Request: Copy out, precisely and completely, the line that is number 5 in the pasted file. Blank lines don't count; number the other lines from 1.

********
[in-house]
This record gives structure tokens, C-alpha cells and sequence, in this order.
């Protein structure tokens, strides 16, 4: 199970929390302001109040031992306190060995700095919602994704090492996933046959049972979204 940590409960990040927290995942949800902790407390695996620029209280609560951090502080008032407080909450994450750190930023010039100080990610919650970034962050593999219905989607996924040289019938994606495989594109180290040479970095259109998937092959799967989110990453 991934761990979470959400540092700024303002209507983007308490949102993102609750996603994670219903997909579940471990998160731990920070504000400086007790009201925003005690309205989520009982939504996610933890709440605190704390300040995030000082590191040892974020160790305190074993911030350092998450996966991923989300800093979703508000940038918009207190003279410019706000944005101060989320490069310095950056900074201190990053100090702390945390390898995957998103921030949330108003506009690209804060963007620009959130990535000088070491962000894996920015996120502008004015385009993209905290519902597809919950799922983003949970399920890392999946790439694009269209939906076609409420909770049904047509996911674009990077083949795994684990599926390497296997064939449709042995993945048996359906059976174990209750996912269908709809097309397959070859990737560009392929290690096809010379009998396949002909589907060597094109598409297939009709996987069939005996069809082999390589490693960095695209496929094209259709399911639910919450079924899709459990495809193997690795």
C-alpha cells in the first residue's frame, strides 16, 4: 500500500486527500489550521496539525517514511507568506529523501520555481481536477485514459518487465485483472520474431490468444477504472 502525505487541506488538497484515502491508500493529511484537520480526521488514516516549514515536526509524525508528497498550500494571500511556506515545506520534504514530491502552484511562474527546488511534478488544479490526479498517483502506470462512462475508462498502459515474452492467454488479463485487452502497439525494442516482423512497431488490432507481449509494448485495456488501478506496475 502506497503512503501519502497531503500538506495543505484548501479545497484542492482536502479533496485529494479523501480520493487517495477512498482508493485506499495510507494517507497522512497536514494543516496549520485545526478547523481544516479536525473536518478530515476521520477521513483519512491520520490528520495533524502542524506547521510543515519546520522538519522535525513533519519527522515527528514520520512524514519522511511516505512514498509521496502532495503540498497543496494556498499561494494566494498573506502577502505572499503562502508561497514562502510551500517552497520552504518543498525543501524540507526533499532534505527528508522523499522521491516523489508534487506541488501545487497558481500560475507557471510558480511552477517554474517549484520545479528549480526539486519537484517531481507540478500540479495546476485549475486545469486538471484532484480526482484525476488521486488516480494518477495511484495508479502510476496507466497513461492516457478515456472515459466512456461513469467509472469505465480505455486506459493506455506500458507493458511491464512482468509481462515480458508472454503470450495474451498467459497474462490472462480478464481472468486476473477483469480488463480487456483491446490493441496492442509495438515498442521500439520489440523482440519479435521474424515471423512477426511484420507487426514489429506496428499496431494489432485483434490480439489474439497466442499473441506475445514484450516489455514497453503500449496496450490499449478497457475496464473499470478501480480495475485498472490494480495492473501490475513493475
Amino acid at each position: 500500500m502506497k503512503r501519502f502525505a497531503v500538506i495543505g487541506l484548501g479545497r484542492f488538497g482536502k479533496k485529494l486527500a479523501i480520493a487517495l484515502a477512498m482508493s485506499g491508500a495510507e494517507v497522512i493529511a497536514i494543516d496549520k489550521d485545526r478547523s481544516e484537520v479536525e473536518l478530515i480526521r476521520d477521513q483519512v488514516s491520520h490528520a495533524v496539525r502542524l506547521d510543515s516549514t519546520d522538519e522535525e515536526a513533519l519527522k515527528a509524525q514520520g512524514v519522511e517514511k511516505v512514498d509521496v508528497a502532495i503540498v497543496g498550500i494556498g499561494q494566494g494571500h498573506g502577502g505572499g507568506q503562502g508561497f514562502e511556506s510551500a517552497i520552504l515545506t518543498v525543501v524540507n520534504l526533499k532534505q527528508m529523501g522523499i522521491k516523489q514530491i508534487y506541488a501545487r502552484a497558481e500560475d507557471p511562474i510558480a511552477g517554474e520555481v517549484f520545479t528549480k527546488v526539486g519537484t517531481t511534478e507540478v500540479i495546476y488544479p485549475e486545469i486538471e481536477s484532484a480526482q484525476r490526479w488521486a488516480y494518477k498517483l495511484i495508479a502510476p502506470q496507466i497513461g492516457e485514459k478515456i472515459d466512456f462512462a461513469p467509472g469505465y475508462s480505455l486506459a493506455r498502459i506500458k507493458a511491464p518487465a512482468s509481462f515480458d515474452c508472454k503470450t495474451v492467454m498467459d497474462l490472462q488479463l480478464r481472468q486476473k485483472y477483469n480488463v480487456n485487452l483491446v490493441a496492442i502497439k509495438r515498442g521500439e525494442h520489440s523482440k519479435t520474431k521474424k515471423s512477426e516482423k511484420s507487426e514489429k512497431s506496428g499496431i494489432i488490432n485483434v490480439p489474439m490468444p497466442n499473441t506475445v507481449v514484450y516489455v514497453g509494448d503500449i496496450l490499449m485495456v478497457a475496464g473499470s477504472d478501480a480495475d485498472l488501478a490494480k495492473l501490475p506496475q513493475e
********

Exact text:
Amino acid at each position: 500500500m502506497k503512503r501519502f502525505a497531503v500538506i495543505g487541506l484548501g479545497r484542492f488538497g482536502k479533496k485529494l486527500a479523501i480520493a487517495l484515502a477512498m482508493s485506499g491508500a495510507e494517507v497522512i493529511a497536514i494543516d496549520k489550521d485545526r478547523s481544516e484537520v479536525e473536518l478530515i480526521r476521520d477521513q483519512v488514516s491520520h490528520a495533524v496539525r502542524l506547521d510543515s516549514t519546520d522538519e522535525e515536526a513533519l519527522k515527528a509524525q514520520g512524514v519522511e517514511k511516505v512514498d509521496v508528497a502532495i503540498v497543496g498550500i494556498g499561494q494566494g494571500h498573506g502577502g505572499g507568506q503562502g508561497f514562502e511556506s510551500a517552497i520552504l515545506t518543498v525543501v524540507n520534504l526533499k532534505q527528508m529523501g522523499i522521491k516523489q514530491i508534487y506541488a501545487r502552484a497558481e500560475d507557471p511562474i510558480a511552477g517554474e520555481v517549484f520545479t528549480k527546488v526539486g519537484t517531481t511534478e507540478v500540479i495546476y488544479p485549475e486545469i486538471e481536477s484532484a480526482q484525476r490526479w488521486a488516480y494518477k498517483l495511484i495508479a502510476p502506470q496507466i497513461g492516457e485514459k478515456i472515459d466512456f462512462a461513469p467509472g469505465y475508462s480505455l486506459a493506455r498502459i506500458k507493458a511491464p518487465a512482468s509481462f515480458d515474452c508472454k503470450t495474451v492467454m498467459d497474462l490472462q488479463l480478464r481472468q486476473k485483472y477483469n480488463v480487456n485487452l483491446v490493441a496492442i502497439k509495438r515498442g521500439e525494442h520489440s523482440k519479435t520474431k521474424k515471423s512477426e516482423k511484420s507487426e514489429k512497431s506496428g499496431i494489432i488490432n485483434v490480439p489474439m490468444p497466442n499473441t506475445v507481449v514484450y516489455v514497453g509494448d503500449i496496450l490499449m485495456v478497457a475496464g473499470s477504472d478501480a480495475d485498472l488501478a490494480k495492473l501490475p506496475q513493475e